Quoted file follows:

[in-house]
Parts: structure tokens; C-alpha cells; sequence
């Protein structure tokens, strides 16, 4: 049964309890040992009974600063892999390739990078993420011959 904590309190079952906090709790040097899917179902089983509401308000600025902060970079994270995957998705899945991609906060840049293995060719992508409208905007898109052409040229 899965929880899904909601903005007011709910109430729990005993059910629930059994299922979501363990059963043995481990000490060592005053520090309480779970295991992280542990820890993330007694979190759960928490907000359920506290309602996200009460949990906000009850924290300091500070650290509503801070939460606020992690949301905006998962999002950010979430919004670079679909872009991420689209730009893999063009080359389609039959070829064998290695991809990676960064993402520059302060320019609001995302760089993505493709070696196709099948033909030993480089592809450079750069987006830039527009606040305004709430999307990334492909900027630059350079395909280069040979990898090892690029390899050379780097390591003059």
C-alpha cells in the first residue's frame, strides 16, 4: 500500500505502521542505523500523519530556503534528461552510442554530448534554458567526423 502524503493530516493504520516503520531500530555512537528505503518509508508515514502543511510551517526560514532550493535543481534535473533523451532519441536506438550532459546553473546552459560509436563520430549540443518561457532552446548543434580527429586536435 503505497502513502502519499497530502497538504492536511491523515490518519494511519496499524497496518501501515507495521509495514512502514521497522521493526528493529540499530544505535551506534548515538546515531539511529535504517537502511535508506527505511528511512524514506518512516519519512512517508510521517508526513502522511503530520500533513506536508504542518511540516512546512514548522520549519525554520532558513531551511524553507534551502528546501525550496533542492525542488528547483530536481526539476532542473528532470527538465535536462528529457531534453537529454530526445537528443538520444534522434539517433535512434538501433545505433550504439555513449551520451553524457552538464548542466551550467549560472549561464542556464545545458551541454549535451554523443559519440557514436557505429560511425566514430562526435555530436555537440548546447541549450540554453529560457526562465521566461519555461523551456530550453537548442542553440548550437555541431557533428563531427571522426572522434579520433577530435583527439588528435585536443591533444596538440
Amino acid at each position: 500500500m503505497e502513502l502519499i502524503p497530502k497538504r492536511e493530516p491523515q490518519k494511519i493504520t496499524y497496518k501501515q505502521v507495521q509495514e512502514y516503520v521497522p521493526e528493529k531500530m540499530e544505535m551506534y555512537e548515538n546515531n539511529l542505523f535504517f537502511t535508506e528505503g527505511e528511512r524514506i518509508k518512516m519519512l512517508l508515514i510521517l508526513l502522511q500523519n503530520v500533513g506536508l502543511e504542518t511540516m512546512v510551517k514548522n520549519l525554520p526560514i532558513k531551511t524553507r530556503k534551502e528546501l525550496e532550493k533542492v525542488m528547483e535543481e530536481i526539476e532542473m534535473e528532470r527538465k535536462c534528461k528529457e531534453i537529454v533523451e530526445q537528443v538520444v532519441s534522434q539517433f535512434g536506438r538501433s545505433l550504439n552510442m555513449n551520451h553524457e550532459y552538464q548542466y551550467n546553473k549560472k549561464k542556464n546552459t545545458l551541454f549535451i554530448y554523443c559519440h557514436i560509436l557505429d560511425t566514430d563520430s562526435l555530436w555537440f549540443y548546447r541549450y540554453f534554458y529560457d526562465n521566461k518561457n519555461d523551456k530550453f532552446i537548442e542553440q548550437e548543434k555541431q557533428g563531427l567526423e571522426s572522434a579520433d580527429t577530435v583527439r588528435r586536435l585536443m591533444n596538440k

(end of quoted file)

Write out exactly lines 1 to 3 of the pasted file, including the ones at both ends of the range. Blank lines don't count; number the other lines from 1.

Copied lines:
[in-house]
Parts: structure tokens; C-alpha cells; sequence
């Protein structure tokens, strides 16, 4: 049964309890040992009974600063892999390739990078993420011959 904590309190079952906090709790040097899917179902089983509401308000600025902060970079994270995957998705899945991609906060840049293995060719992508409208905007898109052409040229 899965929880899904909601903005007011709910109430729990005993059910629930059994299922979501363990059963043995481990000490060592005053520090309480779970295991992280542990820890993330007694979190759960928490907000359920506290309602996200009460949990906000009850924290300091500070650290509503801070939460606020992690949301905006998962999002950010979430919004670079679909872009991420689209730009893999063009080359389609039959070829064998290695991809990676960064993402520059302060320019609001995302760089993505493709070696196709099948033909030993480089592809450079750069987006830039527009606040305004709430999307990334492909900027630059350079395909280069040979990898090892690029390899050379780097390591003059």